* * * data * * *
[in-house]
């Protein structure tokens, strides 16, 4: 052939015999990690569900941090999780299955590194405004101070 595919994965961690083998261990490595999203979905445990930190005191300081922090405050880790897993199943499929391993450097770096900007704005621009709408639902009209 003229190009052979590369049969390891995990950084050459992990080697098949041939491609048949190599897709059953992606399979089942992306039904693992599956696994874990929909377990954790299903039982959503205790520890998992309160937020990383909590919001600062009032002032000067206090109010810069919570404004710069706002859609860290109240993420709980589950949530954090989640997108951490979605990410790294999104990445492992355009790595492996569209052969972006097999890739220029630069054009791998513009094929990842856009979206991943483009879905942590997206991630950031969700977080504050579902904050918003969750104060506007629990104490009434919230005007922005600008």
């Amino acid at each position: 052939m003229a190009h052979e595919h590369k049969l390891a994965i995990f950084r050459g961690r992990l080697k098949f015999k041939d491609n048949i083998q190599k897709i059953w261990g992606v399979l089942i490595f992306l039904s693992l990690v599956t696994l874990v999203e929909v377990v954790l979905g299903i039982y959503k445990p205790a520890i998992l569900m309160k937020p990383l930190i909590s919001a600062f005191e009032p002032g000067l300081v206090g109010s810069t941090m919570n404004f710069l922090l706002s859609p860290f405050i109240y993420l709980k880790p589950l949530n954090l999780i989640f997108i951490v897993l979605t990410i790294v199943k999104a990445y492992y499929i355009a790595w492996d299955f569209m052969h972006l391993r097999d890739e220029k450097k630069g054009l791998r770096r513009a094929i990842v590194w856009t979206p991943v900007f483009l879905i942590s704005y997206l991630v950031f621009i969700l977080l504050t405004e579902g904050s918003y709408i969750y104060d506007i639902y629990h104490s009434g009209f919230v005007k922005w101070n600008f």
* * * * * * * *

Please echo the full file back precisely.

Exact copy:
[in-house]
């Protein structure tokens, strides 16, 4: 052939015999990690569900941090999780299955590194405004101070 595919994965961690083998261990490595999203979905445990930190005191300081922090405050880790897993199943499929391993450097770096900007704005621009709408639902009209 003229190009052979590369049969390891995990950084050459992990080697098949041939491609048949190599897709059953992606399979089942992306039904693992599956696994874990929909377990954790299903039982959503205790520890998992309160937020990383909590919001600062009032002032000067206090109010810069919570404004710069706002859609860290109240993420709980589950949530954090989640997108951490979605990410790294999104990445492992355009790595492996569209052969972006097999890739220029630069054009791998513009094929990842856009979206991943483009879905942590997206991630950031969700977080504050579902904050918003969750104060506007629990104490009434919230005007922005600008």
């Amino acid at each position: 052939m003229a190009h052979e595919h590369k049969l390891a994965i995990f950084r050459g961690r992990l080697k098949f015999k041939d491609n048949i083998q190599k897709i059953w261990g992606v399979l089942i490595f992306l039904s693992l990690v599956t696994l874990v999203e929909v377990v954790l979905g299903i039982y959503k445990p205790a520890i998992l569900m309160k937020p990383l930190i909590s919001a600062f005191e009032p002032g000067l300081v206090g109010s810069t941090m919570n404004f710069l922090l706002s859609p860290f405050i109240y993420l709980k880790p589950l949530n954090l999780i989640f997108i951490v897993l979605t990410i790294v199943k999104a990445y492992y499929i355009a790595w492996d299955f569209m052969h972006l391993r097999d890739e220029k450097k630069g054009l791998r770096r513009a094929i990842v590194w856009t979206p991943v900007f483009l879905i942590s704005y997206l991630v950031f621009i969700l977080l504050t405004e579902g904050s918003y709408i969750y104060d506007i639902y629990h104490s009434g009209f919230v005007k922005w101070n600008f």